Klee ex­hibit shows a mas­ter of whimsy at play

Paul Klee’s art, which rarely comes to Canada, lands at the Na­tional Gallery and ‘it’s for all ages’

Ottawa Citizen - - NEWS - PETER HUM phum@post­media.com

The great 20th cen­tury artist Paul Klee had a deep ad­mi­ra­tion for the spon­tane­ity and di­rect­ness of chil­dren’s art. What bet­ter way, then, to con­clude the Na­tional Gallery of Canada’s up­com­ing Klee ex­hibit than with a room in which chil­dren can cre­ate Klee-in­spired art?

Open­ing Nov. 16 and run­ning un­til March 17 next year, Paul Klee: The Berggruen Col­lec­tion from the Met­ro­pol­i­tan Mu­seum of Art fills room af­ter room in the gallery with 75 draw­ings, wa­ter­colours and paint­ings by the Swiss-Ger­man artist whose unique ex­pres­sion­ist works were of­ten an­i­mated by play­ful­ness and whimsy.

At the gallery, the fi­nal room is more like a play­room, in which bud­ding Klees can ar­range mag­netic sheet-metal shapes on the walls or com­bine cus­tom-made hard foam blocks as their creative im­pulses move them.

“We wanted to al­low vis­i­tors to go into the uni­verse of Paul Klee,” said the ex­hi­bi­tion’s cu­ra­tor, An­abelle Kienle Poňka, who is the gallery’s act­ing se­nior cu­ra­tor of Euro­pean and Amer­i­can art. “You cre­ate your own Klee mo­ment.”

“We’re hop­ing that it’s for all ages,” added Ju­nia Jorgji, the gallery’s chief of de­sign. While this im­mer­sive as­pect of the ex­hi­bi­tion is meant to be tac­tile and even old-fash­ioned, the gallery hopes that vis­i­tors will share pho­tos of their creations on so­cial me­dia, com­plete with the hash­tag #PlayInKlee.

Be­fore they click “Share” or “Tweet,” vis­i­tors will have seen the first Cana­dian ex­hi­bi­tion ded­i­cated to Klee in al­most four decades. On loan from the Met­ro­pol­i­tan Mu­seum of Art in New York, the ex­hi­bi­tion of­fers a ret­ro­spec­tive on its sub­ject’s work. It cov­ers the most vi­tal 25 years of his creative life, from 1914, when Klee, who was then in his mid-30s, trav­elled to Tu­nisia for two weeks and blos­somed as a pain­ter, to 1939, when he was liv­ing in ex­ile in Switzer­land, af­ter Nazi Ger­many had branded him, among oth­ers, a “de­gen­er­ate artist.” Klee died in 1940 at the age of 60.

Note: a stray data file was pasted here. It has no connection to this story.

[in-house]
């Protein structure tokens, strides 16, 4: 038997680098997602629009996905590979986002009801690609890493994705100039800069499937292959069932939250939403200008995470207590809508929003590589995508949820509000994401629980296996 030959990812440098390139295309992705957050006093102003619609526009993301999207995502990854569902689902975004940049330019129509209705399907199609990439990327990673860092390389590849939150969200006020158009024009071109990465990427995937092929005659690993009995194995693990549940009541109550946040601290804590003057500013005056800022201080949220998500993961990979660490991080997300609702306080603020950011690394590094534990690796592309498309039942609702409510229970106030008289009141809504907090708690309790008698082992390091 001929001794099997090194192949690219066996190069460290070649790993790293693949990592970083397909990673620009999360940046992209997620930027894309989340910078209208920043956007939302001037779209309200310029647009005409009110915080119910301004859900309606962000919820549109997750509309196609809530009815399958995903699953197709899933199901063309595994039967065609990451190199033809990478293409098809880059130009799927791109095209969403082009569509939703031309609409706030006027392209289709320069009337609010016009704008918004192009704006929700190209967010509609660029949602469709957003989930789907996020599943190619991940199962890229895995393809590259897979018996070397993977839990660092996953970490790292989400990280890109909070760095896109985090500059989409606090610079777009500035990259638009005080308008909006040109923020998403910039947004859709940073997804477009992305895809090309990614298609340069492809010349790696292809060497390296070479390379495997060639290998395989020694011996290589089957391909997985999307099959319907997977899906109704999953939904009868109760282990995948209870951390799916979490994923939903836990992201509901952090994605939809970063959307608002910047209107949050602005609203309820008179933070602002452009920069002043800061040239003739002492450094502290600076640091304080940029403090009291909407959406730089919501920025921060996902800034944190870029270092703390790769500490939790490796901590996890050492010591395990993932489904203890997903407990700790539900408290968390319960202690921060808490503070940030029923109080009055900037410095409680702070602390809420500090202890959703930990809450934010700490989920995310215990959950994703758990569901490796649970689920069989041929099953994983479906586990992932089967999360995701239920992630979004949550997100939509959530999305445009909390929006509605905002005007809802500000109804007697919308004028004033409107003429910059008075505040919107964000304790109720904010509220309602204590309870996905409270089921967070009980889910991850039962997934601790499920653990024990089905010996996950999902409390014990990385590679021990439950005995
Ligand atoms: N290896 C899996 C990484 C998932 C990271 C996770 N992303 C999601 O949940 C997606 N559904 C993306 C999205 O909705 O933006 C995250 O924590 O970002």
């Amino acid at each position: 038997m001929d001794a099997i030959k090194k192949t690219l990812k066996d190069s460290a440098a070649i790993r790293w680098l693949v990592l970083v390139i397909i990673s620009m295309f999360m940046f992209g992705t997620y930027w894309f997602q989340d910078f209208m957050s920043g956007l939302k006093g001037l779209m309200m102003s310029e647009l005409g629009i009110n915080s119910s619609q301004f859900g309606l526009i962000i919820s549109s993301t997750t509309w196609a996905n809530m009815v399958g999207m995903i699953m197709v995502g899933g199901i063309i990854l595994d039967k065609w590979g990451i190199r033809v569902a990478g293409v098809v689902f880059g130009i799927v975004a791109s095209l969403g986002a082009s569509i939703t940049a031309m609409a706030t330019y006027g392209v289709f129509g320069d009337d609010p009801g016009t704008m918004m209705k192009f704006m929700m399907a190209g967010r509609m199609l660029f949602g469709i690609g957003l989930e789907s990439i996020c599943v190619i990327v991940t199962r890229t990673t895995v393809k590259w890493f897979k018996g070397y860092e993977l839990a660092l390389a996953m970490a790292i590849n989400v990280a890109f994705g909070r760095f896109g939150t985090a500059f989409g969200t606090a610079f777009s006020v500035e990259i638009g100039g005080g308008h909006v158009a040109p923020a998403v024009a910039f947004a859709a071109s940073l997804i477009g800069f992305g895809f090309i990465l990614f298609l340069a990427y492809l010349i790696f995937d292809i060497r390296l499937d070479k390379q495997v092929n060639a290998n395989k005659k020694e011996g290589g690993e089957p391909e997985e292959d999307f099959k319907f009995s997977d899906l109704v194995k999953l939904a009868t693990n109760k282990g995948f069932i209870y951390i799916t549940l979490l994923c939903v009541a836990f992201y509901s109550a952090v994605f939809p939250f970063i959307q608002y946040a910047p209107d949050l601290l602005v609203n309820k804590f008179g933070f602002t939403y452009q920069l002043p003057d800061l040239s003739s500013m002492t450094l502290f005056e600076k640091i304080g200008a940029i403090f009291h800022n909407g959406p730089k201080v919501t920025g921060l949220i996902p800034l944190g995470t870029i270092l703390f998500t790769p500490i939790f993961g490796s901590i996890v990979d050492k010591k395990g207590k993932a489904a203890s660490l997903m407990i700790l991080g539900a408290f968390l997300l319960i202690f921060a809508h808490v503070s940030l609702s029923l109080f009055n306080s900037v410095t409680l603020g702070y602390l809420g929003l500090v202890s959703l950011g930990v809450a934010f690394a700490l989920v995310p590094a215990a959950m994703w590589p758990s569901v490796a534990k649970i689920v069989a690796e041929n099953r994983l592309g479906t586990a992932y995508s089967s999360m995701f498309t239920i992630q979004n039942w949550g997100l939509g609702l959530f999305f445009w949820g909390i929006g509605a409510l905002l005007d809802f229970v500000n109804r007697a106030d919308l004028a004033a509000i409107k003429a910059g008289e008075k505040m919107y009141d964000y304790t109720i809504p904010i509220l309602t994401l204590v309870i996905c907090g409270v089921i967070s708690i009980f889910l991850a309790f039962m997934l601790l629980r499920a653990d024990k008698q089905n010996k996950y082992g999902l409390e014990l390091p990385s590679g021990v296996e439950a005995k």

Col­lected by Heinz Berggruen, a Ger­man art dealer and col­lec­tor, and given in the mid-1980s to the Met­ro­pol­i­tan, the ex­hi­bi­tion fea­tures many small and even oddly framed works by Klee that will draw view­ers very close to ap­pre­ci­ate their wealth of de­tails.

Even the ex­hi­bi­tion’s first room re­veals the breadth of Klee’s artistry. A wa­ter­colour of a Tu­nisian build­ing mas­ter­fully ar­ranges shapes and colours, fore­shad­ow­ing the more ab­stracted stud­ies of shapes and colours for their own sake.

Other works at­test to both Klee’s con­sum­mate skills at ab­strac­tion and line draw­ing, and to his imag­i­na­tive pow­ers that still cap­ti­vate and in­trigue. Com­ment­ing on the finely wrought and fan­tas­tic, al­most mytho­log­i­cal fig­ures in one work, Kienle Poňka said: “We’re not re­ally sure what to make of them.”

Af­ter serv­ing in the Ger­man army dur­ing the First World War, Klee in the 1920s en­tered his most pro­duc­tive pe­riod while he taught at the Bauhaus, the Ger­man art school. Dur­ing that decade, Klee cre­ated thou­sands of works. At the gallery, there are med­i­ta­tions on how to in­ter­pret colour and form, metic­u­lous paint­ings in which mo­saics of squares can pop like a work of stained glass or ap­pear more muted.

Painted in 1921, Klee’s Por­trait of a Yel­low Man ap­peals with the im­me­di­acy of a child’s draw­ing but it sur­ren­ders deeper sub­tleties upon closer in­spec­tion.

The works in the ex­hi­bi­tion from Klee’s fi­nal years are more som­bre, bear­ing ti­tles that are more melan­choly and no longer play­ful or flip­pant. By the late 1930s, Klee was liv­ing in ex­ile and his health was de­clin­ing due to rare auto-im­mune dis­ease. A year be­fore Klee died, he cre­ated 29 works that fea­tured an­i­mal­is­tic and at times mis­shapen an­gels, in­clud­ing one paint­ing that has trav­elled to Ot­tawa.

Kienle Poňka painted a sad­den­ing por­trait of Klee’s last days. “You’re ousted ... you’re told that your art is worth noth­ing,” she said. Klee’s works from the late 1930s “are an ex­pres­sion of his suf­fer­ing as well,” Kienle Poňka said.

It’s bet­ter, though, to re­mem­ber Klee more hap­pily, as the mu­sic-lov­ing hus­band of a tal­ented pi­anist and the son of a singer and a mu­sic teacher, some­one who prac­tised the vi­o­lin be­fore he painted and who drew con­nec­tions be­tween mu­sic and art.

It is the Klee who knew joy and child-like whimsy who gave us the quo­ta­tion: “A line is a dot that went for a walk.”

The fi­nal room in the Paul Klee ex­hi­bi­tion at the Na­tional Art Gallery al­lows vis­i­tors to get hands-on with the artist’s child-in­spired ob­jects.

Paul Klee

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